The community at the centre of Ariel Kleiman’s Partisan is introduced with rare restraint and precision. After a short prologue, we are deposited into a secluded society, buried within sheltering slabs of through which thin rays of sunlight shine. The society (described in most reviews as a ‘cult’, though I’d argue that’s an overly simplistic categorisation) is composed of a dozen or so children, their mothers and patriarch Gregori (Vincent Cassel).
Gregori is a benevolent dictator, softly-spoken and casually charismatic. Kleiman, demonstrating remarkable craft and confidence directing his debut feature film, deliberately eschews the kind of mollycoddling over-exposition that many of his contemporaries rely upon (on more than one occasion we cut away from dialogue that would’ve clarified matters). But through careful visual storytelling we are given to understand that this community exists on the fringes of a decrepit urban ruin – either a post-Soviet city or a post-apocalyptic wasteland. We begin to realise that there is a sinister edge to their day-to-day life, as we learn that the children’s schooling includes gunplay alongside English and electronics.
Partisan is at its strongest as it unfolds its unique ecosystem; there’s an ethereal sense of enigma hanging over the proceedings that gradually – inevitably – evaporates. The film takes place over one year, bookended by the eleventh and twelfth birthday parties of Alexander (Jeremy Chabriel), the oldest child in the community. As the year progresses, the narrative’s possibilities narrow, and ultimately focuses on the developing conflict between Alexander and Gregori.
The decision is understandable. It’s thoughtfully written and executed. Alexander’s faith in Gregori’s community is weakened after Alexander dabbles in capitalism – and chocolate – outside the wall, and these stresses are exacerbated by the introduction of a young outsider, Leo (Alex Balaganskiy). Leo is intelligent, artistic, flagrantly contrarian, and his opposition to Gregori leads Alexander inexorably down the same path. But while the story is well told, the sense of potential, the sense of exploration promised in the film’s earliest frames, has been snuffed out.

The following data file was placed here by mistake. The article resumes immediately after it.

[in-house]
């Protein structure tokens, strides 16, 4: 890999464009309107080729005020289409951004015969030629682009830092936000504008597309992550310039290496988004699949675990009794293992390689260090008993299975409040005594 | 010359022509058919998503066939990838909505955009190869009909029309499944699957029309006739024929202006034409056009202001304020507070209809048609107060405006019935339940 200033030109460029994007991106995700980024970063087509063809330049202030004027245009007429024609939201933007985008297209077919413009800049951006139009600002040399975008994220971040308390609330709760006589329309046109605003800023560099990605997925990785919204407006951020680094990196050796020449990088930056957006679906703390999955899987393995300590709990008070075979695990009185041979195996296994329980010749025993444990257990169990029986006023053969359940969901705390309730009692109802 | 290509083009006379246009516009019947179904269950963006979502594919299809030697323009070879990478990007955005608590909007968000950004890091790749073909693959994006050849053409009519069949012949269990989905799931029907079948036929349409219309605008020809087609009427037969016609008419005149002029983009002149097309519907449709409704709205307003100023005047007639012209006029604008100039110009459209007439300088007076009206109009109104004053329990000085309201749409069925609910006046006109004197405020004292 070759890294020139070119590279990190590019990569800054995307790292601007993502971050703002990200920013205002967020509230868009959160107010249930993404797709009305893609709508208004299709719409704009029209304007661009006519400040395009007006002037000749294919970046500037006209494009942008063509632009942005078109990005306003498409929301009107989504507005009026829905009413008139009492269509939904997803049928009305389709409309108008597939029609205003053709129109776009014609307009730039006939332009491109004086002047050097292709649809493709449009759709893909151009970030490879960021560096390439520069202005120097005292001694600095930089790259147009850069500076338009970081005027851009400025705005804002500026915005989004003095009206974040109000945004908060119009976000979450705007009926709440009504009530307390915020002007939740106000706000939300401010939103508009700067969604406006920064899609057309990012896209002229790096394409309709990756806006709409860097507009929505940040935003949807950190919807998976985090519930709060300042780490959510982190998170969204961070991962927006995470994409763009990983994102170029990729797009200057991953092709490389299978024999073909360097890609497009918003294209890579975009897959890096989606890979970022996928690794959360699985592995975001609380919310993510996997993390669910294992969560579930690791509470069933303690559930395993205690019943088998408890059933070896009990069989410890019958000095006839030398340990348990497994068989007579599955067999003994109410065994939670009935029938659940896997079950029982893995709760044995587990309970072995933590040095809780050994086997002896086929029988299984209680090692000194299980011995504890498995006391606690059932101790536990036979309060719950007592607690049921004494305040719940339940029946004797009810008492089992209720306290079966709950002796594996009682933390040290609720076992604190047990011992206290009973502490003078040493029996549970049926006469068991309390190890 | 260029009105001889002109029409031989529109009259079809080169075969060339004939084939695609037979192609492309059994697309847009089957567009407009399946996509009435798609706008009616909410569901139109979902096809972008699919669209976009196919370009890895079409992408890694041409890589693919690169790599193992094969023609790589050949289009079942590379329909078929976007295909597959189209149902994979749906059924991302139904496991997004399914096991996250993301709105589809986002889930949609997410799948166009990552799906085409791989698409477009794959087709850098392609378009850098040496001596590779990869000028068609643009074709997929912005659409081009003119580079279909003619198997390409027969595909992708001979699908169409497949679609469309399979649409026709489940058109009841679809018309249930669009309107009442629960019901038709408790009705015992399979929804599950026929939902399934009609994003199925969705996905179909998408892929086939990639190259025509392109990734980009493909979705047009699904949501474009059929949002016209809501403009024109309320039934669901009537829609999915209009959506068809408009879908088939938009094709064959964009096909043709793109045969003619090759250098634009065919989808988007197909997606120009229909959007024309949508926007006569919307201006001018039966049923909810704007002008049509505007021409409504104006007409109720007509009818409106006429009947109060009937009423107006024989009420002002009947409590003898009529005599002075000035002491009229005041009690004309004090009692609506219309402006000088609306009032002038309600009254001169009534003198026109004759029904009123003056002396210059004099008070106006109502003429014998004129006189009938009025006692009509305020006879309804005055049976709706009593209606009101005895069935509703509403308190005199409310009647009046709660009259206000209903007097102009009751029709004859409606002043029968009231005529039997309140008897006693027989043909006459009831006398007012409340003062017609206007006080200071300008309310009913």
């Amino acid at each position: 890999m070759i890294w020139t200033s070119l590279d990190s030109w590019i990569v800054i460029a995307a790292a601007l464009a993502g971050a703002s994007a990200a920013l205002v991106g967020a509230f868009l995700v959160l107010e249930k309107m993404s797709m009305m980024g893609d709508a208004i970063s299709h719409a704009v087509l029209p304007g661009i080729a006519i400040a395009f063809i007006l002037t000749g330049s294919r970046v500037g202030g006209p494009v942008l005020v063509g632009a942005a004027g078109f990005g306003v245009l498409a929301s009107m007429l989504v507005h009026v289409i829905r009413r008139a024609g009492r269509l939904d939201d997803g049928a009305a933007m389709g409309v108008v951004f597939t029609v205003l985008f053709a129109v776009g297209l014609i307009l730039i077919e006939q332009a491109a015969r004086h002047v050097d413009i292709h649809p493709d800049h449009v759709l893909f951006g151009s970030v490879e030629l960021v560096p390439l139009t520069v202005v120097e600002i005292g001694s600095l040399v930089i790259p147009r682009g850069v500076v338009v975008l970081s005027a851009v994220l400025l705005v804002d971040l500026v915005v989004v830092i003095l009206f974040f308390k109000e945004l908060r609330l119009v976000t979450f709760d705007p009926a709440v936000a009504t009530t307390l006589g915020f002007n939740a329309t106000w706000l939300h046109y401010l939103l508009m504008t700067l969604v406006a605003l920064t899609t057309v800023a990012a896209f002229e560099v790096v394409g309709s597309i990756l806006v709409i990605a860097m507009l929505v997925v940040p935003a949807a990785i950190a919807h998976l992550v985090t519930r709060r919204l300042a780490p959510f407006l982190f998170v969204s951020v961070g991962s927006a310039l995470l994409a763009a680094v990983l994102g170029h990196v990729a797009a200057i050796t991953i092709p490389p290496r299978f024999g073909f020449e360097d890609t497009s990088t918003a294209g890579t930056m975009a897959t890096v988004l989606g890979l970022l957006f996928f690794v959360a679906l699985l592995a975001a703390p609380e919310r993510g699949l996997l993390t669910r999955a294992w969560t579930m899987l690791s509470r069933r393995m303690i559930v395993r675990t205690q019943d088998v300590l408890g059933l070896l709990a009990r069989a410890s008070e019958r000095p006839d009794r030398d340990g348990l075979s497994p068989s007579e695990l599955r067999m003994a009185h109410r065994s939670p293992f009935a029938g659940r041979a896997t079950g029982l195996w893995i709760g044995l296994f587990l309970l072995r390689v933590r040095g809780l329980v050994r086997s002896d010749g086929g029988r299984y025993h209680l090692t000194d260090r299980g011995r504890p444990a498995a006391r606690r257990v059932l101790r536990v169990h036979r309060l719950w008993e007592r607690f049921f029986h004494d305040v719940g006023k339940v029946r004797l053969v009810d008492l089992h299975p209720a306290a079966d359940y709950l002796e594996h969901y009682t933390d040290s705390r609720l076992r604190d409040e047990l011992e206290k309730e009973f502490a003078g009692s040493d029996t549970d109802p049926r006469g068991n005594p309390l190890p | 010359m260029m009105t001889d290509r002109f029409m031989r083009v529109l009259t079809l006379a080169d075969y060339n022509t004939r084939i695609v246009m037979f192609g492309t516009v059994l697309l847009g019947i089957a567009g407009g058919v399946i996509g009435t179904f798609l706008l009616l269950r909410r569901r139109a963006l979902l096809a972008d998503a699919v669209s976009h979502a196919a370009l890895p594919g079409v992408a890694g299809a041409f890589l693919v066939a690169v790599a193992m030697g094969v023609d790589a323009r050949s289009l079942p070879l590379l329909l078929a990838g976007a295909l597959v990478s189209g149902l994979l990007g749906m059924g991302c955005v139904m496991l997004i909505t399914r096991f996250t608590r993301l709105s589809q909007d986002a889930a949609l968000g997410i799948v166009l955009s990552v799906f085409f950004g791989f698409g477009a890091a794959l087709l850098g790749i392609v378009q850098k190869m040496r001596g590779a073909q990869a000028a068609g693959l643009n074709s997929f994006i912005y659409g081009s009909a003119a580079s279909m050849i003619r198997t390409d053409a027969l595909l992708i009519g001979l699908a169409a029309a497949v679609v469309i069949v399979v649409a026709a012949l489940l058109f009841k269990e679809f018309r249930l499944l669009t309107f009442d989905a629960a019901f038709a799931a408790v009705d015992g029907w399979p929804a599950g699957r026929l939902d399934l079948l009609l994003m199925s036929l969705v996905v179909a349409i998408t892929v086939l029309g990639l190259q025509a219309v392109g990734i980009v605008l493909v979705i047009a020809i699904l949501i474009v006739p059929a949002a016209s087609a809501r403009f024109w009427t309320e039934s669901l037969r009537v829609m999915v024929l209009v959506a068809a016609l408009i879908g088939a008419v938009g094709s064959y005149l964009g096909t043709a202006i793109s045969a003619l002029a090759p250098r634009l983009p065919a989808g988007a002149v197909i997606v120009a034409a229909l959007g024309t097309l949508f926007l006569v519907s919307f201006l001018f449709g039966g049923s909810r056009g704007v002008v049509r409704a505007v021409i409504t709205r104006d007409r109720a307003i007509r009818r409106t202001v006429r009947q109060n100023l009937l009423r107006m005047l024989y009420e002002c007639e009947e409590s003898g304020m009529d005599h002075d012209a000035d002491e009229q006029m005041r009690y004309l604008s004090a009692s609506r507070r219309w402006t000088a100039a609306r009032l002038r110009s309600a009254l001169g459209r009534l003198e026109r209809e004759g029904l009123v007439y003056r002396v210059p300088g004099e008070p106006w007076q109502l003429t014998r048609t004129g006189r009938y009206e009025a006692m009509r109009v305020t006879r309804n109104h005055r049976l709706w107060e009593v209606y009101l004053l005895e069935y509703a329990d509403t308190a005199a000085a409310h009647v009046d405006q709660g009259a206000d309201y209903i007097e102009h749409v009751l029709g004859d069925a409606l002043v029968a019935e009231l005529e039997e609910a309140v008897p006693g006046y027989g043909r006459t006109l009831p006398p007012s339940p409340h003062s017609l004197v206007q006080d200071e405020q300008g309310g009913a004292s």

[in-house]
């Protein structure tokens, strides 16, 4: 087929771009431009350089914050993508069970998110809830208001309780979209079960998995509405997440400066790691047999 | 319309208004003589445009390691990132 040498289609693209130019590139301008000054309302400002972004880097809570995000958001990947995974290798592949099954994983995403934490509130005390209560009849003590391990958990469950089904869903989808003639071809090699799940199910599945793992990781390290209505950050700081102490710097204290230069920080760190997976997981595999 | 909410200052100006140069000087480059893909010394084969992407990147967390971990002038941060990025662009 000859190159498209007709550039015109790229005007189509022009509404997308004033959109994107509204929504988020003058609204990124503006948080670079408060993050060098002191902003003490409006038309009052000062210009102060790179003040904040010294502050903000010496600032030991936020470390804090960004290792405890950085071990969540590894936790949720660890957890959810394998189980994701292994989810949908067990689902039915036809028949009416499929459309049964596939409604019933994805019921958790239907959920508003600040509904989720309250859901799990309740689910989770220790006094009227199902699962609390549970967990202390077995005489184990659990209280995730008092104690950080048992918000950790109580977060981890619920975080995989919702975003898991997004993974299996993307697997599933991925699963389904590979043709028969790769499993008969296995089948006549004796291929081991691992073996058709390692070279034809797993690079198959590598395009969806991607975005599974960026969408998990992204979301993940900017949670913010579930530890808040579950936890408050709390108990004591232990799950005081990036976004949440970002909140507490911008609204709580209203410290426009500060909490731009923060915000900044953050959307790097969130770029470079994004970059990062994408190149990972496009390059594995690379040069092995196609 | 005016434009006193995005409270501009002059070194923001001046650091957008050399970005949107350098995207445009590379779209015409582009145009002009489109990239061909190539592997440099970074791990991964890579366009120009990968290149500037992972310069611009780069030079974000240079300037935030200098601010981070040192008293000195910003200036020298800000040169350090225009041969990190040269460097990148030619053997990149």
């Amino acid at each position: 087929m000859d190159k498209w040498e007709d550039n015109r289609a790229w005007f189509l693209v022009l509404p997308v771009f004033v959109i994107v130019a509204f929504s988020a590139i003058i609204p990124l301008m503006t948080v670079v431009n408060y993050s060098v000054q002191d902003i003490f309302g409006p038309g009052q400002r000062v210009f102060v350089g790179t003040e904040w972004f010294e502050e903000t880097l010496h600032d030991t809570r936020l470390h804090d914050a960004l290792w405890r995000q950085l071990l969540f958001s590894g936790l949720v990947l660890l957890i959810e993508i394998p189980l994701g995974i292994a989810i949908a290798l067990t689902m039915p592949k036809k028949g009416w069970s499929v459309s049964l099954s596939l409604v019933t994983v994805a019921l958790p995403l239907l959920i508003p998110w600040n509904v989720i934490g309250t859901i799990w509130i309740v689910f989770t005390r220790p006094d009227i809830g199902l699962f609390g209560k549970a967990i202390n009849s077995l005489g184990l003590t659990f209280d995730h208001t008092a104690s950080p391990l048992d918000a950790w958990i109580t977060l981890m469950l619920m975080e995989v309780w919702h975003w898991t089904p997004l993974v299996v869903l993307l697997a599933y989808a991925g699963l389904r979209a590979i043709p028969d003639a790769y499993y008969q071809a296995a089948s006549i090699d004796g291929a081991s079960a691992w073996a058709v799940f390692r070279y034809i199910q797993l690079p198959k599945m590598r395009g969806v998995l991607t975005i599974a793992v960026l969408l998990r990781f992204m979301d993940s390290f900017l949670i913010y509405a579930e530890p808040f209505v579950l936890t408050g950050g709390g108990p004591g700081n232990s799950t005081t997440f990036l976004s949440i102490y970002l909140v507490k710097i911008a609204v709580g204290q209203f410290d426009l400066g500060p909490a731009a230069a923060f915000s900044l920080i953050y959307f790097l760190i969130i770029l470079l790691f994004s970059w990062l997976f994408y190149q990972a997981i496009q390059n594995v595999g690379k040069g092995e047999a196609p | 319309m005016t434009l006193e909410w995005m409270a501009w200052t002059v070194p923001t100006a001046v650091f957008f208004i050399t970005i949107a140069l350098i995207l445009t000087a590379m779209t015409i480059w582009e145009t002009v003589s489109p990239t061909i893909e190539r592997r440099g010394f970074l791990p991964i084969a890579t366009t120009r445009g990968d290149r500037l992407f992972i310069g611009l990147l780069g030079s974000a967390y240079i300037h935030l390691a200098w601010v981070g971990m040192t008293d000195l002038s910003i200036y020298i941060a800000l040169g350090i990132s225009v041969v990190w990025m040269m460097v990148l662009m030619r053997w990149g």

There’s an allegorical framework here, but a familiar one – that of life (and, perhaps, revolution) within a totalitarian society (I was reminded of Animal Farm on more than one occasion). We sidestep the emotional reality of how life in this society unfolds to consider a familiar and familial conflict – between a young man and his authoritarian father figure. I love the ambiguity in the specifics of the world – is it a post-apocalyptic dystopia, or simply a poverty-stricken country in the modern day? Is Gregori’s leadership based on religious ideology, a simple cult of personality …or something else? These questions do not require answers, but questions about the motivations of the women – or the lives of the children other than Alexander – sadly go unanswered.
Nonetheless, Partisan is a superlative debut feature. Kleiman demonstrates a real sense of how to compose meaningful shots that further the narrative, explore the characters and capture your attention without ever feeling showy. Simple symbols – children, chicken, chains – are woven through the film in a way that enriches without distracting. Equally impressive are the performances of Cassel – superb, deeply human – and, to an understandably lesser extent, Chabriel. The score – from Daniel Lopatin aka Oneohtrix Point Never – is sublime, creating an insidious, unnerving mood and being beautiful besides. While Partisan never quite achieves its potential, it’s a good film that promises greatness from Kleiman in the future – I eagerly anticipate his follow-up.